Talking about the Great War and Making Art

Reflective Journal

Ipswich and the Armistice: unlocking the hidden history of the town

28 August 2018

Since mid June I have been working with Ipswich Museum on a project to commemorate the centenary of The Great War. Ipswich and the Armistice is a community project that explores how local people responded to the ending of the war in Ipswich at the time and how, today, local people feel about the First World War one hundred years later. The artist-led community project works with local schools, community groups and care homes to re-tell this story in a unique creative way contrasting historical facts with contemporary viewpoints to produce a short collage animation.

Workshops at Care Homes

During July and August I have been delivering workshops at primary and secondary schools and care homes. The aim of the workshops are to unlock any family stories of WWI, record audio and create artwork for the film.  I visited three care homes including Anchor St Marys, The Orwell and Spring Lodge.

We discussed WWI and the Armistice Day at Ipswich and created designs for flags and bunting. It was lovely to meet people aging from 73 to 103 years old. I had some interesting but sad stories about animals at war, men losing limbs and some members not coming home. One lady talked in length about the war and her viewpoints including her father being a vet and seeing all the horrid things that happened to the animals. She was very valuable to the audio of the film as I wanted to show the truth of warfare and not glorify it. An example of her dialogue was ‘People think wars are glorious but it isn’t. It’s just horrid. It kills lots of people and injures many’.

I recorded lots of dialogue and chose excerpts that would be appropriate for the narrative of the film. I also ask them to sing the National Anthem but it was hard work to say God Save the King instead of Queen to be appropriate for the era!

Anchor St Mary Care Home

Workshops at Secondary School

I also delivered two workshops at Copleston High School. The first was to year 7 class. Firstly we talked about the project, WWI, Armistice Day at Ipswich and posters that were used in the war. We talked about what were the challenges on the home front and frontline such as saving food, recruiting men, women replacing men’s jobs and raising war funds. I showed the pupils examples and asked them to design a poster.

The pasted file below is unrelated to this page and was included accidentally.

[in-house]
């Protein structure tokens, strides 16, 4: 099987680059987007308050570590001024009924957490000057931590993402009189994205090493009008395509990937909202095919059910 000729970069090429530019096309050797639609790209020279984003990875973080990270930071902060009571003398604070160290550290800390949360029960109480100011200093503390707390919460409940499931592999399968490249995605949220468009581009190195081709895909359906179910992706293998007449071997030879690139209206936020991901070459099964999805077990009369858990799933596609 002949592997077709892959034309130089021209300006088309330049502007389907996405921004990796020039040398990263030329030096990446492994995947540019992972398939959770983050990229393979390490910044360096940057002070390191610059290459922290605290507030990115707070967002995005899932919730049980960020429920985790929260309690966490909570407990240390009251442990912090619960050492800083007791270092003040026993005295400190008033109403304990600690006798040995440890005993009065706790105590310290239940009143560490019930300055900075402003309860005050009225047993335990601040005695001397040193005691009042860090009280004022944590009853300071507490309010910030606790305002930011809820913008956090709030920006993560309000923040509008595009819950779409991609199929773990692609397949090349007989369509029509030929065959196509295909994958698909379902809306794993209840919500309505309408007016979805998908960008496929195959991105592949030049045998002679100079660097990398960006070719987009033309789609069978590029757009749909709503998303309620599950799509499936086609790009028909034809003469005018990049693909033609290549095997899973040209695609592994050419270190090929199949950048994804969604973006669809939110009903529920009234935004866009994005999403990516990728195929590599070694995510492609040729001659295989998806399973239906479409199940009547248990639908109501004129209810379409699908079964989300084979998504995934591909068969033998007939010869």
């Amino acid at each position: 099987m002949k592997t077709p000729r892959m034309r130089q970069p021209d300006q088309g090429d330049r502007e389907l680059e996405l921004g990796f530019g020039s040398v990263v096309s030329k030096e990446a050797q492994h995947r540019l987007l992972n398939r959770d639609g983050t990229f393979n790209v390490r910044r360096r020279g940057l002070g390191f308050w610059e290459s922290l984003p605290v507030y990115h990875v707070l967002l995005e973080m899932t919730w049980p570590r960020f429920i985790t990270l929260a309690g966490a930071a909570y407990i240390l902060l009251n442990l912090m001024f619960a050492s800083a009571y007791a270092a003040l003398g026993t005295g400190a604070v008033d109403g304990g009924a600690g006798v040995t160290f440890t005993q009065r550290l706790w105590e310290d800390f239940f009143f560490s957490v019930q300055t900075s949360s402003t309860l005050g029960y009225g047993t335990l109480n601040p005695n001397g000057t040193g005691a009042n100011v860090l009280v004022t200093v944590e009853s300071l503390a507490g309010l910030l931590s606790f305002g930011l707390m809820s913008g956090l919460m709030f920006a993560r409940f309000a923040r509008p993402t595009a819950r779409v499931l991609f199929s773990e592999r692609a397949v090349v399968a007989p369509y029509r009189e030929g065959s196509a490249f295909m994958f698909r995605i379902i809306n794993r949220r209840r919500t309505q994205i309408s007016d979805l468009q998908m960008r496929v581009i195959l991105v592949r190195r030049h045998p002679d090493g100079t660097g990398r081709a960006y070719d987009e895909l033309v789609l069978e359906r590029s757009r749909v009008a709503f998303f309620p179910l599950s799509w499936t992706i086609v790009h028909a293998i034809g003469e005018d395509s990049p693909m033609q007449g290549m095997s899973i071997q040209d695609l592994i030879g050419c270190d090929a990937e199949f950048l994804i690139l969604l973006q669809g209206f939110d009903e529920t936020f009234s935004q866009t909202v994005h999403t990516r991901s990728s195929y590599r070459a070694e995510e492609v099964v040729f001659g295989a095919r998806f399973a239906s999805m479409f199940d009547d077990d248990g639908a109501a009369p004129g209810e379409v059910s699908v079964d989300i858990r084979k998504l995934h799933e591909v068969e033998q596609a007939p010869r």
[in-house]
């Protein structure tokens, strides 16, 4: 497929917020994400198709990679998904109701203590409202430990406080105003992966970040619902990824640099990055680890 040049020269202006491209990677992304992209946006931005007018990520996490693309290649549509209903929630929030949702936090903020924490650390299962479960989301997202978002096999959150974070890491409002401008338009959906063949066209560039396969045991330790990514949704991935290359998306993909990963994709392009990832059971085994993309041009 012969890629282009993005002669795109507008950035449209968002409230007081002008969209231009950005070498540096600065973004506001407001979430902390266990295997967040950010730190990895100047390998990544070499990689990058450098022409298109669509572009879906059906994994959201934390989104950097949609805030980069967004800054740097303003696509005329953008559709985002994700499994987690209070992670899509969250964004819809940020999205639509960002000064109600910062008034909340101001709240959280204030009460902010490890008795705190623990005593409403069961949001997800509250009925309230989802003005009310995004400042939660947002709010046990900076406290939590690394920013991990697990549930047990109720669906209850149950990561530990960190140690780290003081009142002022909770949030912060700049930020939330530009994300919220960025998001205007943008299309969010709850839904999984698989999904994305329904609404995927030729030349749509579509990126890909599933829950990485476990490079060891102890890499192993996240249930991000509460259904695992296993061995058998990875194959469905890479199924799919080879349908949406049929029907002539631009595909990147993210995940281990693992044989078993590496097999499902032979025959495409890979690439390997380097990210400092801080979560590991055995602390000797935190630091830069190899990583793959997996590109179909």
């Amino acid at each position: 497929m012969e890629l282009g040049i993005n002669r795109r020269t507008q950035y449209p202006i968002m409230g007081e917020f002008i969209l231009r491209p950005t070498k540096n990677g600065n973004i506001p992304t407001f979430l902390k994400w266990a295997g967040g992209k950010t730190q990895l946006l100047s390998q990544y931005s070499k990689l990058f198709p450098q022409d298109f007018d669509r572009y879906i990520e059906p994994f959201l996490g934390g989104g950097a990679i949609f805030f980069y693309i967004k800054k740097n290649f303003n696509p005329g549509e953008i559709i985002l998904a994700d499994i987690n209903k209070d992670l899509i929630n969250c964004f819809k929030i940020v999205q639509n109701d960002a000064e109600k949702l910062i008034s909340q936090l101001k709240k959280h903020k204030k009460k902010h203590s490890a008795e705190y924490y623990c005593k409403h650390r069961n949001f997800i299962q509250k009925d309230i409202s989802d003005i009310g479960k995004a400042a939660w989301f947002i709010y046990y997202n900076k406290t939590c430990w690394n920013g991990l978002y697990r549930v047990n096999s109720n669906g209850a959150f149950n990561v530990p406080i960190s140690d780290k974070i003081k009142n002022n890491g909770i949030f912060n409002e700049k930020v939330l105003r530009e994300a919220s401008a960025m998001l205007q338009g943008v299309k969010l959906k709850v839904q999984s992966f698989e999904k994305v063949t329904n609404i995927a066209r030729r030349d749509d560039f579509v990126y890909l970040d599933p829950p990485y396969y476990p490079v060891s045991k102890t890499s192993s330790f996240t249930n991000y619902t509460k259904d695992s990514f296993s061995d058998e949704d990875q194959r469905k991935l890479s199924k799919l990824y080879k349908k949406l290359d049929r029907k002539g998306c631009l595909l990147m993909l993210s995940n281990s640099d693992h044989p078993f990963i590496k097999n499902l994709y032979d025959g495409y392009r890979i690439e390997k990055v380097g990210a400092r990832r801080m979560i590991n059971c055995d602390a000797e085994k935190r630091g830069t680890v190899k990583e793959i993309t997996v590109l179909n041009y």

This was a really good way of getting them to think about war. I was particularly drawn to the wording of one poster which stated ‘War affected us in ways that are impossible to understand’.

The next workshop at Copleston High School was delivered to year 9. I wanted to create a film inspired by Dada collages. This was an art movement formed during WWI in Zurich reacting negatively to the horrors and folly of war. I was interested in works by Hannah Hoch and Raoul Hausmann and asked the class to create exquisite corpses using collage and mark making. The process involves dividing the paper into three and creating figures such as the head for the first part, body and legs for the others.

Firstly I talked about the war, Armistice Day and figure that would be involved in the war including fighting men, nurses, children, other women and animals. I gave them examples of Dada work and war figures as well as relevant collage materials including type. We timed each section and asked them to move the paper around the class so that another student would create the next section. I wanted the students to fill the page and be creative, thinking about what they were thinking and what is around them.

The results were wonderful with very thoughtful pieces such as ‘we walk through the bodies of soldiers’, a human war I [horse] was forced into’ and ‘even now we stand together as a country, as a union’. I also recorded a few pupils as asked them about their posters and why they created what they did. Examples included ‘wars are like a place of destruction that’s not really needed’, I don’t like how everyone dies. I really don’t like war’ and ‘they walked to their death, they came out alive but still in a bit of pain’.

The feedback from the teachers include ‘it has been utterly fantastic experience and our pupils have got so much out of it’ and ‘it was great to do something so creative’.

Workshop at Primary School

The last workshop was delivered in Grundisburgh Primary School. I asked the class to design bunting and flags after talks about the war and Armistice Day.  I also recorded them by asking them to describe the war and Armistice Day. This would be very helpful for narrating some of the film.

The artwork of flags, bunting and posters are planned to be included in the film. Here’s an example of the posters.

What next?

In my next blog I would like to talk about the development of the film and taking inspiration from the Dada movement. I would also liked to mention the narrative and the people I have been talking to.

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